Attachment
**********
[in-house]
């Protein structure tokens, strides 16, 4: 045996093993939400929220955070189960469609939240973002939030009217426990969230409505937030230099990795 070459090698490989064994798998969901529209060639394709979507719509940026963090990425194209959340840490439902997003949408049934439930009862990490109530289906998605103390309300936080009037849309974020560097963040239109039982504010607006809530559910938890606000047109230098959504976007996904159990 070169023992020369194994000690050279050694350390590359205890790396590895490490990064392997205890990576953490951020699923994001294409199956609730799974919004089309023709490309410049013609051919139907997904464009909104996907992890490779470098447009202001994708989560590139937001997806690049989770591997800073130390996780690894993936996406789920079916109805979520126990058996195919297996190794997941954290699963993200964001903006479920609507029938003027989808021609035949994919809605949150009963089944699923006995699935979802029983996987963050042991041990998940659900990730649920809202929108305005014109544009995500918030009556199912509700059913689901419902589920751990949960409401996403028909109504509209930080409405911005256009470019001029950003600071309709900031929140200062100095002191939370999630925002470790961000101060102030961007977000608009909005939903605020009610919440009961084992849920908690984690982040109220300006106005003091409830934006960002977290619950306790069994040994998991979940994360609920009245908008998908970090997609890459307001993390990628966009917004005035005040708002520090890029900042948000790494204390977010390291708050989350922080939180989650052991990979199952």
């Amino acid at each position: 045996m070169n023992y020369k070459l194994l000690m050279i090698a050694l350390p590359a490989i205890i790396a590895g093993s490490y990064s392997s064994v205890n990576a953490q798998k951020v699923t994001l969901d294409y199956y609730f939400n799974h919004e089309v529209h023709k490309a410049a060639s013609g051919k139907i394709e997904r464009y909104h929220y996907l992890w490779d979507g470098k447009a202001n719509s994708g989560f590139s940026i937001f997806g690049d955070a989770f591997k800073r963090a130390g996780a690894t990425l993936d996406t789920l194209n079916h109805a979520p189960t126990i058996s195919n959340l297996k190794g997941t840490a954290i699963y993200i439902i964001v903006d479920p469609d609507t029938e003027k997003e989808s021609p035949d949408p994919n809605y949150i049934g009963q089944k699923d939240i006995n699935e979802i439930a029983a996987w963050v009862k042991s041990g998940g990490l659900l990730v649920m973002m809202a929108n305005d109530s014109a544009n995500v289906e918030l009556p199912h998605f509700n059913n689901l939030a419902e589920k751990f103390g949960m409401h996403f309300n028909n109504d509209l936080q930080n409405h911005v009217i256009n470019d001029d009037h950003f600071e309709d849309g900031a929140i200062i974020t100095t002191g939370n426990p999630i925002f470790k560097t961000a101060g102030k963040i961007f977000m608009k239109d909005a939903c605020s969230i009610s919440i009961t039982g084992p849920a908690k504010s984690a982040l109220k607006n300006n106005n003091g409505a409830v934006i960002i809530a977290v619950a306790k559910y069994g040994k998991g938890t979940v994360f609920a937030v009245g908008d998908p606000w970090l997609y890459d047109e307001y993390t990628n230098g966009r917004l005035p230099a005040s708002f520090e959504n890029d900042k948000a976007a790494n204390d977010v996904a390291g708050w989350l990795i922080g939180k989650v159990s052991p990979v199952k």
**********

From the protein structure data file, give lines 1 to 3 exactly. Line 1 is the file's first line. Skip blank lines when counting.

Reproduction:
[in-house]
């Protein structure tokens, strides 16, 4: 045996093993939400929220955070189960469609939240973002939030009217426990969230409505937030230099990795 070459090698490989064994798998969901529209060639394709979507719509940026963090990425194209959340840490439902997003949408049934439930009862990490109530289906998605103390309300936080009037849309974020560097963040239109039982504010607006809530559910938890606000047109230098959504976007996904159990 070169023992020369194994000690050279050694350390590359205890790396590895490490990064392997205890990576953490951020699923994001294409199956609730799974919004089309023709490309410049013609051919139907997904464009909104996907992890490779470098447009202001994708989560590139937001997806690049989770591997800073130390996780690894993936996406789920079916109805979520126990058996195919297996190794997941954290699963993200964001903006479920609507029938003027989808021609035949994919809605949150009963089944699923006995699935979802029983996987963050042991041990998940659900990730649920809202929108305005014109544009995500918030009556199912509700059913689901419902589920751990949960409401996403028909109504509209930080409405911005256009470019001029950003600071309709900031929140200062100095002191939370999630925002470790961000101060102030961007977000608009909005939903605020009610919440009961084992849920908690984690982040109220300006106005003091409830934006960002977290619950306790069994040994998991979940994360609920009245908008998908970090997609890459307001993390990628966009917004005035005040708002520090890029900042948000790494204390977010390291708050989350922080939180989650052991990979199952």
């Amino acid at each position: 045996m070169n023992y020369k070459l194994l000690m050279i090698a050694l350390p590359a490989i205890i790396a590895g093993s490490y990064s392997s064994v205890n990576a953490q798998k951020v699923t994001l969901d294409y199956y609730f939400n799974h919004e089309v529209h023709k490309a410049a060639s013609g051919k139907i394709e997904r464009y909104h929220y996907l992890w490779d979507g470098k447009a202001n719509s994708g989560f590139s940026i937001f997806g690049d955070a989770f591997k800073r963090a130390g996780a690894t990425l993936d996406t789920l194209n079916h109805a979520p189960t126990i058996s195919n959340l297996k190794g997941t840490a954290i699963y993200i439902i964001v903006d479920p469609d609507t029938e003027k997003e989808s021609p035949d949408p994919n809605y949150i049934g009963q089944k699923d939240i006995n699935e979802i439930a029983a996987w963050v009862k042991s041990g998940g990490l659900l990730v649920m973002m809202a929108n305005d109530s014109a544009n995500v289906e918030l009556p199912h998605f509700n059913n689901l939030a419902e589920k751990f103390g949960m409401h996403f309300n028909n109504d509209l936080q930080n409405h911005v009217i256009n470019d001029d009037h950003f600071e309709d849309g900031a929140i200062i974020t100095t002191g939370n426990p999630i925002f470790k560097t961000a101060g102030k963040i961007f977000m608009k239109d909005a939903c605020s969230i009610s919440i009961t039982g084992p849920a908690k504010s984690a982040l109220k607006n300006n106005n003091g409505a409830v934006i960002i809530a977290v619950a306790k559910y069994g040994k998991g938890t979940v994360f609920a937030v009245g908008d998908p606000w970090l997609y890459d047109e307001y993390t990628n230098g966009r917004l005035p230099a005040s708002f520090e959504n890029d900042k948000a976007a790494n204390d977010v996904a390291g708050w989350l990795i922080g939180k989650v159990s052991p990979v199952k």